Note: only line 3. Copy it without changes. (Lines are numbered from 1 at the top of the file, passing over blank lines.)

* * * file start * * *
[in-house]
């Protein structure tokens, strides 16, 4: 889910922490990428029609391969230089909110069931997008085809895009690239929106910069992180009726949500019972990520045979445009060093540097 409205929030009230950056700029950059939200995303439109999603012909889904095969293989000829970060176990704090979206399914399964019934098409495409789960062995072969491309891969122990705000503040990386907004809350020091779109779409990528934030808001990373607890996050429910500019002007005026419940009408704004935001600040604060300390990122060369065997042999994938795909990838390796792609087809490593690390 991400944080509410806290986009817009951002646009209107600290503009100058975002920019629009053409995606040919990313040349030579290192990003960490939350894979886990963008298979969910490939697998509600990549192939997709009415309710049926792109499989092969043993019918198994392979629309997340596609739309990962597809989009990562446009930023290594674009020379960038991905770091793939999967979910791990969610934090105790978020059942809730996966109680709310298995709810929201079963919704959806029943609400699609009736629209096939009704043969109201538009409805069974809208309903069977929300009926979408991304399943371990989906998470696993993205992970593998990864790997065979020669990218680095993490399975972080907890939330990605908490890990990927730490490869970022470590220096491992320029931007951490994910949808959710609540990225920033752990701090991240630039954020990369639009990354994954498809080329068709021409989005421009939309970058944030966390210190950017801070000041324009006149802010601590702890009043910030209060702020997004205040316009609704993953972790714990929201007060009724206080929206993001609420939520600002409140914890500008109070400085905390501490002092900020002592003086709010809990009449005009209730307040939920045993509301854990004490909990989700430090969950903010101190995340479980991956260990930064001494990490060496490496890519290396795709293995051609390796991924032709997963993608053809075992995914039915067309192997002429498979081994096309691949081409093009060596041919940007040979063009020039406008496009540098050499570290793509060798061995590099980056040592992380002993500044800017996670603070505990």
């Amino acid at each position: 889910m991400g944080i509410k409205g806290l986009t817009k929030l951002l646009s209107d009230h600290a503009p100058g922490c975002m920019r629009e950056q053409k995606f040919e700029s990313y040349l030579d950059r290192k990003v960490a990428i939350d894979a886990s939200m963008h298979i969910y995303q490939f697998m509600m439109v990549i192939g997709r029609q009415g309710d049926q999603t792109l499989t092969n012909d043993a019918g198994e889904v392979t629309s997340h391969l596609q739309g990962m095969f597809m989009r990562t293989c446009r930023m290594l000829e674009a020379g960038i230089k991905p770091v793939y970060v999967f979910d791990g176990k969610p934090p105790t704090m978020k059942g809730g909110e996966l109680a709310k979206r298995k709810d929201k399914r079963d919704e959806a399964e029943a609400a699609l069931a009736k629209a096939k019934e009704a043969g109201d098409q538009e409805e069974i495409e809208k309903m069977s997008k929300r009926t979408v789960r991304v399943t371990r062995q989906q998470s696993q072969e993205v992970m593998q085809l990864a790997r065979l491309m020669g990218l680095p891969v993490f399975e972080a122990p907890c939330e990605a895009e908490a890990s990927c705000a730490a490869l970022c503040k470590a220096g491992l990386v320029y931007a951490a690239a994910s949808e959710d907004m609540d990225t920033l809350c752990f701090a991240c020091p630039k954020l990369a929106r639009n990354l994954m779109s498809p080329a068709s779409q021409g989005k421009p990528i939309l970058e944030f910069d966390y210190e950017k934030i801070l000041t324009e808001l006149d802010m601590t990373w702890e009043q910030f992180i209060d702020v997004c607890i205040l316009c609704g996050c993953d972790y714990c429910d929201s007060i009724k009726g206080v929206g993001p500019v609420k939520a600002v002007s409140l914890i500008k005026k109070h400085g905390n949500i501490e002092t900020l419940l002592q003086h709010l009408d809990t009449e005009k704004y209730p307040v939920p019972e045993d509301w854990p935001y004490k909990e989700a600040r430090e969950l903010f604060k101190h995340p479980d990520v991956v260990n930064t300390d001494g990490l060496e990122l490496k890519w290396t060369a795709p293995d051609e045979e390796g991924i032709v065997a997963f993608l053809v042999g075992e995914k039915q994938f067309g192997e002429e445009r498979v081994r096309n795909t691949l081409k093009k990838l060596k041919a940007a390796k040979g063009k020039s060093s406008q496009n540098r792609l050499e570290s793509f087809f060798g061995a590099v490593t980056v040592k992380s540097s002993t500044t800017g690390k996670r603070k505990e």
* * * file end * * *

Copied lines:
């Amino acid at each position: 889910m991400g944080i509410k409205g806290l986009t817009k929030l951002l646009s209107d009230h600290a503009p100058g922490c975002m920019r629009e950056q053409k995606f040919e700029s990313y040349l030579d950059r290192k990003v960490a990428i939350d894979a886990s939200m963008h298979i969910y995303q490939f697998m509600m439109v990549i192939g997709r029609q009415g309710d049926q999603t792109l499989t092969n012909d043993a019918g198994e889904v392979t629309s997340h391969l596609q739309g990962m095969f597809m989009r990562t293989c446009r930023m290594l000829e674009a020379g960038i230089k991905p770091v793939y970060v999967f979910d791990g176990k969610p934090p105790t704090m978020k059942g809730g909110e996966l109680a709310k979206r298995k709810d929201k399914r079963d919704e959806a399964e029943a609400a699609l069931a009736k629209a096939k019934e009704a043969g109201d098409q538009e409805e069974i495409e809208k309903m069977s997008k929300r009926t979408v789960r991304v399943t371990r062995q989906q998470s696993q072969e993205v992970m593998q085809l990864a790997r065979l491309m020669g990218l680095p891969v993490f399975e972080a122990p907890c939330e990605a895009e908490a890990s990927c705000a730490a490869l970022c503040k470590a220096g491992l990386v320029y931007a951490a690239a994910s949808e959710d907004m609540d990225t920033l809350c752990f701090a991240c020091p630039k954020l990369a929106r639009n990354l994954m779109s498809p080329a068709s779409q021409g989005k421009p990528i939309l970058e944030f910069d966390y210190e950017k934030i801070l000041t324009e808001l006149d802010m601590t990373w702890e009043q910030f992180i209060d702020v997004c607890i205040l316009c609704g996050c993953d972790y714990c429910d929201s007060i009724k009726g206080v929206g993001p500019v609420k939520a600002v002007s409140l914890i500008k005026k109070h400085g905390n949500i501490e002092t900020l419940l002592q003086h709010l009408d809990t009449e005009k704004y209730p307040v939920p019972e045993d509301w854990p935001y004490k909990e989700a600040r430090e969950l903010f604060k101190h995340p479980d990520v991956v260990n930064t300390d001494g990490l060496e990122l490496k890519w290396t060369a795709p293995d051609e045979e390796g991924i032709v065997a997963f993608l053809v042999g075992e995914k039915q994938f067309g192997e002429e445009r498979v081994r096309n795909t691949l081409k093009k990838l060596k041919a940007a390796k040979g063009k020039s060093s406008q496009n540098r792609l050499e570290s793509f087809f060798g061995a590099v490593t980056v040592k992380s540097s002993t500044t800017g690390k996670r603070k505990e």